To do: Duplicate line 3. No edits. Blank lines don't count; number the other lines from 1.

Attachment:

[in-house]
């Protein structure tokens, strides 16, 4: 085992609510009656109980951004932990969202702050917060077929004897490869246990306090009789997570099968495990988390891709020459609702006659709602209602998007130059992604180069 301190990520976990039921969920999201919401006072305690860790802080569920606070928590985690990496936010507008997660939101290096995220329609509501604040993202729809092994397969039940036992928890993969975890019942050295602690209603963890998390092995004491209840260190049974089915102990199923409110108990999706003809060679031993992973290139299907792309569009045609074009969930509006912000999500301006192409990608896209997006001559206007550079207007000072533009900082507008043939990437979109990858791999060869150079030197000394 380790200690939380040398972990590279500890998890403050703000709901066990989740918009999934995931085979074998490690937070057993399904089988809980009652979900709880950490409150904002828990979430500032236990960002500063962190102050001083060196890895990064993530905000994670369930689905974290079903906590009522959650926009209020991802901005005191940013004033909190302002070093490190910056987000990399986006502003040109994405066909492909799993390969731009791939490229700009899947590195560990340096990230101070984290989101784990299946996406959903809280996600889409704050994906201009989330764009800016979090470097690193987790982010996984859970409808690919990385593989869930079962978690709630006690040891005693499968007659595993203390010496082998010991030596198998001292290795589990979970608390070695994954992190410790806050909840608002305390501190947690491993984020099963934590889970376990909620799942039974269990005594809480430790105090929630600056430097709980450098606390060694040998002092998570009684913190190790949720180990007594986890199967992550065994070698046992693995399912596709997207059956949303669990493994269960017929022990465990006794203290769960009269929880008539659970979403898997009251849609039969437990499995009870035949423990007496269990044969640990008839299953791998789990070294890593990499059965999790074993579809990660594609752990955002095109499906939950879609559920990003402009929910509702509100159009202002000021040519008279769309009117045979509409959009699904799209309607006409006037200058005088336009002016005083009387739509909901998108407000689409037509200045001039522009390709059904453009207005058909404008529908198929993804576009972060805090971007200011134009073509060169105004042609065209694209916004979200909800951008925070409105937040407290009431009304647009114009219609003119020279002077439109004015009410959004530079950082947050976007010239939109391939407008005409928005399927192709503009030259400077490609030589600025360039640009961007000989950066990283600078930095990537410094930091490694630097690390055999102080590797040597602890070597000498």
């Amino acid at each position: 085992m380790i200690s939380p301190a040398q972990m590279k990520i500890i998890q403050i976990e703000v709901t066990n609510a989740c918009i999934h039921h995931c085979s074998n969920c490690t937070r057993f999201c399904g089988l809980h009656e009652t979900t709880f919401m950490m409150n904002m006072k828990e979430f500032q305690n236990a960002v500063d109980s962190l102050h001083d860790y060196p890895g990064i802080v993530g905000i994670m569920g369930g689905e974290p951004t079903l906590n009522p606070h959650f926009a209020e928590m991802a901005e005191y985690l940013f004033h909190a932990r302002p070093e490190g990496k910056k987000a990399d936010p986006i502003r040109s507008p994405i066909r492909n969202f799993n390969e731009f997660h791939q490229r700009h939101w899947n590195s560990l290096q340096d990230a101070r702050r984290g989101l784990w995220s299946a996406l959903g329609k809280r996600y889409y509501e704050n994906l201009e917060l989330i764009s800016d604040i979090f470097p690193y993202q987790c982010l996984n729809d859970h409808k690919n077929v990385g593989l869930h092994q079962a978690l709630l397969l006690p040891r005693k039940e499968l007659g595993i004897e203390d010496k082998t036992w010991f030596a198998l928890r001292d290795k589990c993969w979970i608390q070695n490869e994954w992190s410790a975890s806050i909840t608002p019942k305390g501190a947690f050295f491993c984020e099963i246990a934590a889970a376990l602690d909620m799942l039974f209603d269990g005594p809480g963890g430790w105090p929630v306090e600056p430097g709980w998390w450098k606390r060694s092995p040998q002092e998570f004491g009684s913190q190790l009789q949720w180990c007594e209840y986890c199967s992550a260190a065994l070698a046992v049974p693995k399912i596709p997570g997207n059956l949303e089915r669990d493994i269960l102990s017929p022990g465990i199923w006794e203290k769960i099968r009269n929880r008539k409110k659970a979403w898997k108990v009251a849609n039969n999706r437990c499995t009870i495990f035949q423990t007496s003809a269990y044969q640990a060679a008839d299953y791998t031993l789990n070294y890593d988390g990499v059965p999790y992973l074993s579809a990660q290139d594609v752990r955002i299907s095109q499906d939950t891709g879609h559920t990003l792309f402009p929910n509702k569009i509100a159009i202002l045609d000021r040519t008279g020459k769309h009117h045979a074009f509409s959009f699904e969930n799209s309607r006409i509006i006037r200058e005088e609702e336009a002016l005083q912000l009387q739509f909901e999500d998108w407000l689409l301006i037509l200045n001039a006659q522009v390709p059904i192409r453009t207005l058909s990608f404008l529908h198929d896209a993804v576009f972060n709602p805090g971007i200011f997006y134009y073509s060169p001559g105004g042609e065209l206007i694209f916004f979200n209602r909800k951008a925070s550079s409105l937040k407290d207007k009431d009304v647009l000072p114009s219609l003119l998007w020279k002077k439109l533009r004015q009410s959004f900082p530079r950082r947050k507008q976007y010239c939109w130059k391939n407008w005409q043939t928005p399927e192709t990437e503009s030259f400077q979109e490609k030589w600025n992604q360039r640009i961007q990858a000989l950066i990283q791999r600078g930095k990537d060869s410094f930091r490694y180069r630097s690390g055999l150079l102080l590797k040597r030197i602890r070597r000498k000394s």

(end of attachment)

């Amino acid at each position: 085992m380790i200690s939380p301190a040398q972990m590279k990520i500890i998890q403050i976990e703000v709901t066990n609510a989740c918009i999934h039921h995931c085979s074998n969920c490690t937070r057993f999201c399904g089988l809980h009656e009652t979900t709880f919401m950490m409150n904002m006072k828990e979430f500032q305690n236990a960002v500063d109980s962190l102050h001083d860790y060196p890895g990064i802080v993530g905000i994670m569920g369930g689905e974290p951004t079903l906590n009522p606070h959650f926009a209020e928590m991802a901005e005191y985690l940013f004033h909190a932990r302002p070093e490190g990496k910056k987000a990399d936010p986006i502003r040109s507008p994405i066909r492909n969202f799993n390969e731009f997660h791939q490229r700009h939101w899947n590195s560990l290096q340096d990230a101070r702050r984290g989101l784990w995220s299946a996406l959903g329609k809280r996600y889409y509501e704050n994906l201009e917060l989330i764009s800016d604040i979090f470097p690193y993202q987790c982010l996984n729809d859970h409808k690919n077929v990385g593989l869930h092994q079962a978690l709630l397969l006690p040891r005693k039940e499968l007659g595993i004897e203390d010496k082998t036992w010991f030596a198998l928890r001292d290795k589990c993969w979970i608390q070695n490869e994954w992190s410790a975890s806050i909840t608002p019942k305390g501190a947690f050295f491993c984020e099963i246990a934590a889970a376990l602690d909620m799942l039974f209603d269990g005594p809480g963890g430790w105090p929630v306090e600056p430097g709980w998390w450098k606390r060694s092995p040998q002092e998570f004491g009684s913190q190790l009789q949720w180990c007594e209840y986890c199967s992550a260190a065994l070698a046992v049974p693995k399912i596709p997570g997207n059956l949303e089915r669990d493994i269960l102990s017929p022990g465990i199923w006794e203290k769960i099968r009269n929880r008539k409110k659970a979403w898997k108990v009251a849609n039969n999706r437990c499995t009870i495990f035949q423990t007496s003809a269990y044969q640990a060679a008839d299953y791998t031993l789990n070294y890593d988390g990499v059965p999790y992973l074993s579809a990660q290139d594609v752990r955002i299907s095109q499906d939950t891709g879609h559920t990003l792309f402009p929910n509702k569009i509100a159009i202002l045609d000021r040519t008279g020459k769309h009117h045979a074009f509409s959009f699904e969930n799209s309607r006409i509006i006037r200058e005088e609702e336009a002016l005083q912000l009387q739509f909901e999500d998108w407000l689409l301006i037509l200045n001039a006659q522009v390709p059904i192409r453009t207005l058909s990608f404008l529908h198929d896209a993804v576009f972060n709602p805090g971007i200011f997006y134009y073509s060169p001559g105004g042609e065209l206007i694209f916004f979200n209602r909800k951008a925070s550079s409105l937040k407290d207007k009431d009304v647009l000072p114009s219609l003119l998007w020279k002077k439109l533009r004015q009410s959004f900082p530079r950082r947050k507008q976007y010239c939109w130059k391939n407008w005409q043939t928005p399927e192709t990437e503009s030259f400077q979109e490609k030589w600025n992604q360039r640009i961007q990858a000989l950066i990283q791999r600078g930095k990537d060869s410094f930091r490694y180069r630097s690390g055999l150079l102080l590797k040597r030197i602890r070597r000498k000394s």